For a state that lags far behind the rest of the nation in the production of science and engineering graduates, Northeastern University’s entry into Washington’s higher education marketplace should be welcome news. Some in the field though, worry the Boston-based school’s arrival might give Washingtonians a false sense of security about the future of higher education.
The private research university opened its Seattle satellite campus last month in South Lake Union. The campus occupies a sleek warren of offices nestled in a building it shares with the Institute for Systems Biology. (ISB's president is former University of Washington professor of molecular biotechnology Leroy Hood.) Nearby, Amazon, the Seattle Biomedical Research Institute and the Bill & Melinda Gates Foundation loom as pillars of Seattle’s growing medical and technological locus.
Northeastern University President Joseph E. Aoun believes the Seattle campus is helping to reshape higher education in the region. “We spent two years assessing the needs of the Seattle community and met with higher education, civic and business leaders. We want to establish long-term roots and become part of the fabric of this region,” he said during a visit to Seattle last week.
Northeastern is known primarily for its cooperative education program, where students integrate academic studies with six-month periods of professional work experience. Through a hybrid online and face-to-face education model, the school’s new campus will offer 28 masters degrees in an array of fields: bioinformatics, computer science, engineering management and commerce and economic development. It will also offer four doctoral programs in education, law and policy, nursing practice and physical therapy.
Northeastern Seattle Campus CEO and Dean Tayloe Washburn sees the new campus as an opportunity to tap into the state’s growing need for a highly educated workforce. “Our local businesses are technology-based. Northeastern’s targeted students are 28-45 years old and working professionals in all STEM fields. … As a region, we are surprisingly low in graduate programs for these people.”
Washburn, a former Seattle land-use attorney, chairs the Washington Technology Industry Association (WTIA) workforce development task force and served as Gov. Christine Gregoire’s point person for the Boeing 737 retention initiative. “WTIA decided in 2012 that providing the needed workforce required by our tech companies of all types was a top strategic initiative,” said Washburn.
That conclusion was borne out earlier by a Washington Higher Education Coordinating Board report in 2011, which documented the need for increased production of graduate degrees in fields such as computer science, engineering, health occupations, and life sciences. The report underscored the goal of decreasing the state’s dependence on imported talent and providing greater job opportunities for Washington State residents.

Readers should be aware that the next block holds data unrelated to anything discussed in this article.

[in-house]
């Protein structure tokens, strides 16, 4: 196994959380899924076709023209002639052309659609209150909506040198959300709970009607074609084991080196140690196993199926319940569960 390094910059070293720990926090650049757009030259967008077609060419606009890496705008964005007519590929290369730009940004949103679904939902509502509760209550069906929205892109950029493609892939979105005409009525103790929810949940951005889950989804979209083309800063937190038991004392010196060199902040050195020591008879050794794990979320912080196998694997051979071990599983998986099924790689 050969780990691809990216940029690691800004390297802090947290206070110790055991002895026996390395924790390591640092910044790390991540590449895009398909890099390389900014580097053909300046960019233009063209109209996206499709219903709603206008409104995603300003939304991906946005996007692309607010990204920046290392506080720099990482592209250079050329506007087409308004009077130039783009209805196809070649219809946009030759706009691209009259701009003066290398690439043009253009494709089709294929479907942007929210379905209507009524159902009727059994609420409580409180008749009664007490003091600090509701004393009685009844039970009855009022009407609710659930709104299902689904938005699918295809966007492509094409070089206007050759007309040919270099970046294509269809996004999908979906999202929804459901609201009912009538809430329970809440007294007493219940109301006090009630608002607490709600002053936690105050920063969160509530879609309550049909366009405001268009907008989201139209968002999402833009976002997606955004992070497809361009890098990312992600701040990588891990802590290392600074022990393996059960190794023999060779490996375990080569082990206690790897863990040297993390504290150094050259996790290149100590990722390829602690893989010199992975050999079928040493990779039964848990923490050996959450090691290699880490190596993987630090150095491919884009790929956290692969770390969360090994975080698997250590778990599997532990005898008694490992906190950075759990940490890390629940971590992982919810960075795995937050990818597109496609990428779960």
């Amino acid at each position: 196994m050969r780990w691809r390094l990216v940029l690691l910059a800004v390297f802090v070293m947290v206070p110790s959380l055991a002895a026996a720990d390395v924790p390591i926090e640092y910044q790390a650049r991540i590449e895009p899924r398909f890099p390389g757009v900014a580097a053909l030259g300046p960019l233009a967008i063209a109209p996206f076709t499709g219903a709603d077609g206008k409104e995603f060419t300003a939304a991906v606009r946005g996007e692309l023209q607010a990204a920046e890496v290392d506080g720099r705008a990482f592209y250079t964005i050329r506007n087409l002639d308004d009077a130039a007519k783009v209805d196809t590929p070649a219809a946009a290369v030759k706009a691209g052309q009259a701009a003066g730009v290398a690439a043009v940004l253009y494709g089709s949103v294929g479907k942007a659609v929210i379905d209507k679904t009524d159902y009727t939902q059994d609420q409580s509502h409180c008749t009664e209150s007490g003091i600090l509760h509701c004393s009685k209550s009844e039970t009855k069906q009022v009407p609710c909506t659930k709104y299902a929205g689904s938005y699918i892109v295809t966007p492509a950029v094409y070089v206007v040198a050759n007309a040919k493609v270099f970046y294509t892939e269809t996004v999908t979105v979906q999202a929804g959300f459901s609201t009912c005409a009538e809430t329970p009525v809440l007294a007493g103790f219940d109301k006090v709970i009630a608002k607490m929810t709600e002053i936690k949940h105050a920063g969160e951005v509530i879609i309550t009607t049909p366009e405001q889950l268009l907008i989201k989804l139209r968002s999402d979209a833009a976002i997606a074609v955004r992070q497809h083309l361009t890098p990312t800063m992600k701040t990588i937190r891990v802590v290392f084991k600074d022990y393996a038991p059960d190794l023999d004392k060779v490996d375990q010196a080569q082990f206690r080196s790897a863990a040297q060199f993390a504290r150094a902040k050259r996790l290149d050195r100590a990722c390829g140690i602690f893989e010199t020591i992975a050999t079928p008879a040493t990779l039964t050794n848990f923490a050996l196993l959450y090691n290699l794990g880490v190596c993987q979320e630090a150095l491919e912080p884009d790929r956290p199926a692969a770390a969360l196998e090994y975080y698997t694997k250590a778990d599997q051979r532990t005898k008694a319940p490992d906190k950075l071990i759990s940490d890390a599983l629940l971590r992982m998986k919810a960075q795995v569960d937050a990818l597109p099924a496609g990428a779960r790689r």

Local leaders weigh in
Many Seattle business leaders share Aoun’s optimism, viewing Northeastern’s arrival as a boon to the Puget Sound region’s economy — especially its surging information technology sector.
Steve Leahy, former Seattle Chamber president and Washington State Director of America’s Edge is one of them. “There’s more room for graduate programs that focus on high-demand career fields in science and technology,” he said. “We’re trying to grow those clusters and need as many resources as possible to meet industry demand.”
“My feeling is that we are creating a new University District of Downtown,” said Seattle City Councilmember Richard Conlin. “A number of private colleges are relocating themselves to be proximate to the employers and employees who might use them, and this is a good thing.”
“Local companies need highly-skilled and educated folks. There is a big gap between our region’s workforce needs and available skilled employees,” echoed Seattle Metropolitan Chamber of Commerce president Maud Daudon. “Northeastern has a laser focus on that gap. They did their homework and talked to all the stakeholders, and they’ve been warmly received.”
Warm may be the key word there.
Among state education leaders, opinions are more varied. Ed Lazowska, the University of Washington’s Bill & Melinda Gates Chair of Computer Science & Engineering, is positive about the opportunities Northeastern will provide, but sounds a cautionary note. “There’s no doubt about the fact that Washington state is educationally underserved. We rank in the bottom half of the states in science and engineering bachelors degrees relative to our population, and 46th in science and engineering graduate program enrollment. So any additional high-quality education opportunities, such as those that Northeastern will provide are welcome and needed.”
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